And if they do realise it, and care, what are they, and the NZ authorities, going to do about it, exactly? This was how the the NZ Herald’s reported Commerce Minister Simon Power’s response to the outbreak of overseas financial fraud that exploited  New Zealand’s lax and outdated company law: “NZ unable to help international agencies combat fraud: Simon Power“. I wonder if NZ will suddenly rediscover that ability, if it turns out that the boot is on the other foot, and they are depending on Oz to combat fraudulent misuse of New Image’s marketing.

And of course if the NZ authorities were to intervene, they would find themselves in the magnificently incoherent position of defending a supposedly legitimate local peddler of hoax health products (New Image) from a fraudulent overseas peddler of hoax health products (the ASCF).

Which explains why you don’t want your Science Minister running around puffing fake cures, and why a spot of international fraud-fighting cooperation is a good idea. You can save all sorts of embarrassment.

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  1. FlyingKiwi

    Plus an item in the main NZ evening TV news plugged a ‘development’ in stem cell research (“US scientists for the first time have used a cloning technique to get tailor-made embryonic stem cells to grow in unfertilised human egg cells”) without questioning the underlying assumption that treatment for major diseases and conditions by stem cells is effective.

    While it is a valid item of news in a very specialist (and still controversial) medical area it had no direct relevance to or connection with New Zealand, yet was one of the very few nods to world news featured in the program.

    In fact the only reason for its inclusion has to be to lend authority and credibility to the ‘stem cell treatment’industry, which is still outside New Zealand’s public health system and therefore only available privately.

    In short, advertising camouflaged as news.

  2. frobn

    Claims based on patient testimonials. Patients want to believe so much that a treatment is helping them that they can convince themselves that it has. They may even have experienced some recovery unrelated to the treatment.”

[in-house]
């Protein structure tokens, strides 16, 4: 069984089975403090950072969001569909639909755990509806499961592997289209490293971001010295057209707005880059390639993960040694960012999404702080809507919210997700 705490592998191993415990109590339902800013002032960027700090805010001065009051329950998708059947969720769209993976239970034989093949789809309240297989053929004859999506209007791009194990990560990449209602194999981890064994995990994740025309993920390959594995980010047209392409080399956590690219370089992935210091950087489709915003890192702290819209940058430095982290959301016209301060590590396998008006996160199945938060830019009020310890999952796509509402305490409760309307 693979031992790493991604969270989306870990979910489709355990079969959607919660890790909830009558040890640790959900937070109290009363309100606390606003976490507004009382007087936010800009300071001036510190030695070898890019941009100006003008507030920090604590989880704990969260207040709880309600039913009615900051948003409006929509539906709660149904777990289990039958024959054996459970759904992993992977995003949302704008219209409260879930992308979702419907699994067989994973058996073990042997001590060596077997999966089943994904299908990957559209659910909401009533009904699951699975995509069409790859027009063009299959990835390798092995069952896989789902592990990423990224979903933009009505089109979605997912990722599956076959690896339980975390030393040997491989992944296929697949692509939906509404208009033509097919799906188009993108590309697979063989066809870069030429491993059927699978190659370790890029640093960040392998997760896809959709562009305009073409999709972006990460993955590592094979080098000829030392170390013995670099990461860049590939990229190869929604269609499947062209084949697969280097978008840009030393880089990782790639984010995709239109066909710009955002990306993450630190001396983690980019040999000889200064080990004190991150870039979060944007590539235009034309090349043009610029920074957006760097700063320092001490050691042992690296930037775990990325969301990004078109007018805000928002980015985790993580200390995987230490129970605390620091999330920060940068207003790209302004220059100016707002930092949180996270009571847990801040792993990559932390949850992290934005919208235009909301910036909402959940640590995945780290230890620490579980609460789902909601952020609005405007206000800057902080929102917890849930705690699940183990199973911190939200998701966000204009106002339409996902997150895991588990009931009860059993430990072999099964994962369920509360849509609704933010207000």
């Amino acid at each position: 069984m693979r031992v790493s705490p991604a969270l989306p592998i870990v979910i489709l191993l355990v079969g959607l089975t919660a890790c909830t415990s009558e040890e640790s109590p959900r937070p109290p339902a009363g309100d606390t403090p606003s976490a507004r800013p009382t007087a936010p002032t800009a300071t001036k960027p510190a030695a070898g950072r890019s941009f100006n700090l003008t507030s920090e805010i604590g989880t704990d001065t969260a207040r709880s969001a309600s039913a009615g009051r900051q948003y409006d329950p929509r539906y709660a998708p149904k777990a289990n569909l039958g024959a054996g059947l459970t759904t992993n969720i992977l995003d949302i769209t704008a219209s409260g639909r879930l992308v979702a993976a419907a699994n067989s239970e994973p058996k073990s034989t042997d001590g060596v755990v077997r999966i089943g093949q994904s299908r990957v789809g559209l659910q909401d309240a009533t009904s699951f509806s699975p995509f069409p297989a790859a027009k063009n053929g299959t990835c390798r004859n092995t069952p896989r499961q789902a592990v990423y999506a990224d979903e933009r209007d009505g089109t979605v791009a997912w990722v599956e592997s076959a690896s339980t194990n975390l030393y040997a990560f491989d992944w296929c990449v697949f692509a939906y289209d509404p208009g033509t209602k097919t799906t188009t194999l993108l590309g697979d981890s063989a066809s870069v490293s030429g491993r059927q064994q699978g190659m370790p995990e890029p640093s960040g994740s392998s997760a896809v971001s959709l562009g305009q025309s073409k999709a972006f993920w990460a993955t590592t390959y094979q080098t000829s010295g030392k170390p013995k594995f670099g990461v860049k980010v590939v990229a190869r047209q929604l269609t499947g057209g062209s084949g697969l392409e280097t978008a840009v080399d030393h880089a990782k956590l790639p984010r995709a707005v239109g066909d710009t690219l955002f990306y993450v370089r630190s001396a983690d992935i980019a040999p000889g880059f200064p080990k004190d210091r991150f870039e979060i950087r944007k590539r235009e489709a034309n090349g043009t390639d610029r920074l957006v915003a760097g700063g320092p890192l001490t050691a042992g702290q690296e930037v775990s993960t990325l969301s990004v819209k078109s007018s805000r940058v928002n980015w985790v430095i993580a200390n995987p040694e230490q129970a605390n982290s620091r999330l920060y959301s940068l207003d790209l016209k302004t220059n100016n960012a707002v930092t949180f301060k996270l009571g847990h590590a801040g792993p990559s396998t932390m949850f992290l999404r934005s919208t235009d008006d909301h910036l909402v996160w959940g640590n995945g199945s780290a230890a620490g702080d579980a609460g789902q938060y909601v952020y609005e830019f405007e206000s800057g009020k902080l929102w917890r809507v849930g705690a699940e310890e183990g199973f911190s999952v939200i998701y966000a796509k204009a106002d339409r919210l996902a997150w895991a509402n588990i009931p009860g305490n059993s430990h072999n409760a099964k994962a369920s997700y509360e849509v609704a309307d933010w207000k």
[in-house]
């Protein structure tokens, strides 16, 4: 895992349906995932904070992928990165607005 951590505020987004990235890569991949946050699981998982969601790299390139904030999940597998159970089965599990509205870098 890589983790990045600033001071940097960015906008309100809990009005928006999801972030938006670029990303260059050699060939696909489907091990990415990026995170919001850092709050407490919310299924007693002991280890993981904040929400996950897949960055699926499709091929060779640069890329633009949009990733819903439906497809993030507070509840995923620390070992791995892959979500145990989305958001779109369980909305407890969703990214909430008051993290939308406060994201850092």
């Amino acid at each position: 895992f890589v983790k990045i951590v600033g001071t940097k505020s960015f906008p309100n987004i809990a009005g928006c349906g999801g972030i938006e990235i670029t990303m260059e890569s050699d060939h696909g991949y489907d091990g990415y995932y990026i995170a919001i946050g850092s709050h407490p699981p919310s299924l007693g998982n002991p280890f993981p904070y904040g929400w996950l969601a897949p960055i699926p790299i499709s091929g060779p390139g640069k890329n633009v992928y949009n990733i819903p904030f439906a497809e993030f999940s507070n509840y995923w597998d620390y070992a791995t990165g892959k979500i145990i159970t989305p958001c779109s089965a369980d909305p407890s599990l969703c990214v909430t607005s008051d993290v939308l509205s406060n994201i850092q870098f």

A 15-30% placebo effect is normal.

    Placebos are widely used in medical research and medicine, and the placebo effect is a pervasive phenomenon; in fact, it is part of the response to any active medical intervention. (from wikipedia)

  3. eric anderson

    Having a lot of personal experience with alternative therapies, I can say that a lot of them are unfairly branded as quackery. And one big positive is that, relative to name-brand Big Pharma products pushed by multi-million dollar ad campaigns and schmoozing physicians, they are relatively less expensive and less likely to have severe side effects.

    Multi-level anything is certainly a turn-off, and I have nothing to say positive or negative about colostrum. It may be very beneficial if the product is manufactured carefully. Or not.

    Government has done much harm by approving and even promoting toxic and marginally effective Big Pharma products. Given the track record of “banana republic” lies and corruption in our government and many others, I cannot understand those who want more government involvement in these very personal life decisions in the health arena. Of course that includes endorsements.

  4. ambrit

    As to the last comment of the piece; embarrasment is the least of their worries. They probably share that old Hollywood attitude; “There is no such thing as ‘bad’ publicity.” The Governments position? Well, I for one am not holding my breath. If the ‘Authorities’ are clueless about the entanglements now extant, bureaucratic inertia almost guarantees a ‘slow but steady’ policy of ‘constructive disengagement.’ Sir Humphreys, are you there?

  5. decora

    yes but in Australia, the draconian anti-defamation laws can trip you up pretty easily. ask Barron’s, and that wonderful, beautiful man named Joseph Gutnick, who i have never, nor never will, say anything even remotely bad about, in any way, shape, or form, because he farts rainbows and helps homeless dolphins fight cancer.